Ooof. This is why NASA designed the space shuttle to land like a plane.
Two space station crew members, American commander Jeff Williams and Russian flight engineer Maxim Suraev, landed their Soyuz TMA-16 spacecraft in three feet of snow this morning on the steppes of Kazakhstan, finishing a five-and-a-half-month stay in orbit.
Landing after a long trip in microgravity is never easy. As one veteran, Don Pettit, put it, you don’t climb out of the Russian Soyuz, you ooze out. Despite hours of daily exercise, your muscles atrophy, your bones weaken, your heart isn’t as strong…and the Soyuz, designed more for reliability than comfort, have a habit of coming to rest on their sides or at odd angles.
The very first Soyuz, in 1967, crashed on landing, killing cosmonaut Vladimir Komarov. But the Soyuz has slowly been refined over the years, and developed a reputation as simple but reliable. Its landing capsule (see pictures) is shaped like a blunt bullet, able to survive a rocky re-entry — there have been some — and deliver its occupants to earth alive.
It’s so…inelegant, though, sometimes landing off-target in middle-of-nowhere Asia, sometimes leaving weakened cosmonauts hanging at odd angles in their seats. It can hold three crew members — barely, in seats in which they’re folded into fetal positions.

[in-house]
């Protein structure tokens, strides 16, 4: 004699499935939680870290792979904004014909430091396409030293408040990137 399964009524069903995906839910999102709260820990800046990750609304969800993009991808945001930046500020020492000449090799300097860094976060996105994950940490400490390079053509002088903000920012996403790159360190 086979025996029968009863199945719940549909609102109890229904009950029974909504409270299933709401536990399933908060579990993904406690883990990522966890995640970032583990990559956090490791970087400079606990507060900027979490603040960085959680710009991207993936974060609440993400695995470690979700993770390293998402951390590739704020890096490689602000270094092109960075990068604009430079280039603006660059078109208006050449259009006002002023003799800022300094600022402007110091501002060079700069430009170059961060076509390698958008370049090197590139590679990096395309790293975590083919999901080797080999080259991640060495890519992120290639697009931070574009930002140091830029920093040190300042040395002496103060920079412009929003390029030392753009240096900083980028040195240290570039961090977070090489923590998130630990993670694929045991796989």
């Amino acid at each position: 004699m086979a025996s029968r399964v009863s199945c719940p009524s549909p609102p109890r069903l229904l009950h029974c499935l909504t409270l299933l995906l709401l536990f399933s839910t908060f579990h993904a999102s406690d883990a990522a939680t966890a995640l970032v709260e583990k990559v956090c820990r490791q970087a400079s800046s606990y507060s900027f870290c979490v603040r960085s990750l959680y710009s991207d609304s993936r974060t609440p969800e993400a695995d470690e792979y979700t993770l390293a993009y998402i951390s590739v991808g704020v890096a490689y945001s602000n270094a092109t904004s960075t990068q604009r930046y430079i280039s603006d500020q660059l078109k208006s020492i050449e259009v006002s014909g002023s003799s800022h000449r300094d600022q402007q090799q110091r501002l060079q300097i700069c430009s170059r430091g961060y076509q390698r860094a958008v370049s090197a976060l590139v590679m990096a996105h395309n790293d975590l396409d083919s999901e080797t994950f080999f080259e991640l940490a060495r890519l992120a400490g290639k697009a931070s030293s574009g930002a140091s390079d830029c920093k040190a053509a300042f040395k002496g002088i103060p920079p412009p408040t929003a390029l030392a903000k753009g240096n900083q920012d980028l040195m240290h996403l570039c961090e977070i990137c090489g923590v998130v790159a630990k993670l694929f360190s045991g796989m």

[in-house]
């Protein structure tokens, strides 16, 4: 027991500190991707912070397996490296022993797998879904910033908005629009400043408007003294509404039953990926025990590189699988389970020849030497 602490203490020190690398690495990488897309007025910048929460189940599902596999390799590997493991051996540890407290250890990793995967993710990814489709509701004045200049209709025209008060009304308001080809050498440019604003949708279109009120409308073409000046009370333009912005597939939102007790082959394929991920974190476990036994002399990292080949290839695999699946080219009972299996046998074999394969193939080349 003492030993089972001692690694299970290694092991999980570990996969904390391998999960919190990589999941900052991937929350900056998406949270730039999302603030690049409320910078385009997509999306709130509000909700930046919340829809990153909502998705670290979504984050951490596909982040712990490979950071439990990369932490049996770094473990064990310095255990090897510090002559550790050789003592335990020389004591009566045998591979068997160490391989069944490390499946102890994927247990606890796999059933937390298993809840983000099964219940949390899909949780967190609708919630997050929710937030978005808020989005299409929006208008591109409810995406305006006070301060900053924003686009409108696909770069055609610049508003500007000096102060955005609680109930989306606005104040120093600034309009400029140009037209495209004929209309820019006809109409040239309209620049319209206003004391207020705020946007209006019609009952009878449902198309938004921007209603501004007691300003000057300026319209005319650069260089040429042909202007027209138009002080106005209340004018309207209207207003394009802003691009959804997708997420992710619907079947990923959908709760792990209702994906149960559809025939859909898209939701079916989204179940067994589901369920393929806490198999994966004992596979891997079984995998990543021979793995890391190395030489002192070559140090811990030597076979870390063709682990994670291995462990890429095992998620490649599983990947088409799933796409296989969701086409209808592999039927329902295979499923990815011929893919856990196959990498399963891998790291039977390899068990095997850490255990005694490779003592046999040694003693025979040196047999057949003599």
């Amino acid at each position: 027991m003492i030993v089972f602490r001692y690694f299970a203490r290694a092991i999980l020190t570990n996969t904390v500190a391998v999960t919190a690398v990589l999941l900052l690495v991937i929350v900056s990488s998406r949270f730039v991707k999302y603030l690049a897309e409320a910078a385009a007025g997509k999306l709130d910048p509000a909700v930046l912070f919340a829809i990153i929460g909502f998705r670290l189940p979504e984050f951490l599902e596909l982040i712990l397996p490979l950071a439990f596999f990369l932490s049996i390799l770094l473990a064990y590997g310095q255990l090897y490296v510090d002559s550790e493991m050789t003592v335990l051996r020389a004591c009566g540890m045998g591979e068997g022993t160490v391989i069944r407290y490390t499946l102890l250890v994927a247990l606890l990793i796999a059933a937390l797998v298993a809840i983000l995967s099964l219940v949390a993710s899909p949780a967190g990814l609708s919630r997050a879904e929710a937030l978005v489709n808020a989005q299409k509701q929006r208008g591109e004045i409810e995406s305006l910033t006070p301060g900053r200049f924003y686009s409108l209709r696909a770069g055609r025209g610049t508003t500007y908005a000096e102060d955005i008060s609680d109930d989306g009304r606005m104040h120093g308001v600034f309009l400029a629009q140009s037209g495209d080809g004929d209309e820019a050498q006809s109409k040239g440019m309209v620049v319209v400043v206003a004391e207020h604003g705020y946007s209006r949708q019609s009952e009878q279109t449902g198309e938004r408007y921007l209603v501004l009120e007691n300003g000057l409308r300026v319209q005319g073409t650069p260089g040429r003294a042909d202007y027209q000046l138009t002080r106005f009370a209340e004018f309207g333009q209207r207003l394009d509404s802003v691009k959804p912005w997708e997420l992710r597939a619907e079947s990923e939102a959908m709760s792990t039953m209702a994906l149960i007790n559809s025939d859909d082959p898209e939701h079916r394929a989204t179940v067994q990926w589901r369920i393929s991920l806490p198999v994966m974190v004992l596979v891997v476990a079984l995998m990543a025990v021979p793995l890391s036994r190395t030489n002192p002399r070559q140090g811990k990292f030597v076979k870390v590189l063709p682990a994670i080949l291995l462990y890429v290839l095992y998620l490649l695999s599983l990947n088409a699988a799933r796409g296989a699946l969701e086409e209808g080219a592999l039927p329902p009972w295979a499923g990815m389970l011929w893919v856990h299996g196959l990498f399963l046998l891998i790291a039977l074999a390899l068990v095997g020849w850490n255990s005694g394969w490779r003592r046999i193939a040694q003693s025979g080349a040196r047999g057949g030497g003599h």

American astronauts had better get used to it, though. The shuttles were more dignified, landing on a runway, but they were more costly and delicate than NASA had hoped, and only four more shuttle flights remain (ABC’s Gina Sunseri reports NASA is politely lobbying for a fifth). Americans will have to hitch rides with the Russians for several years, unless the Obama administration succeeds in its proposal to have private companies ferry astronauts back and forth from the station. The American Orion capsule had a ballistic shape like the Soyuz, but the White House has proposed Orion be canceled.
Williams and Suraev were picked up by a Russian recovery team and bundled in blankets, and will now need some rehab to get back on their feet. Andrew Thomas, an American astronaut who spent 141 days on the Russian Mir space station in 1998, said he was surprised afterward to find that the calluses on his feet had softened after months floating in the heavens.
(NASA photos by Bill Ingalls.)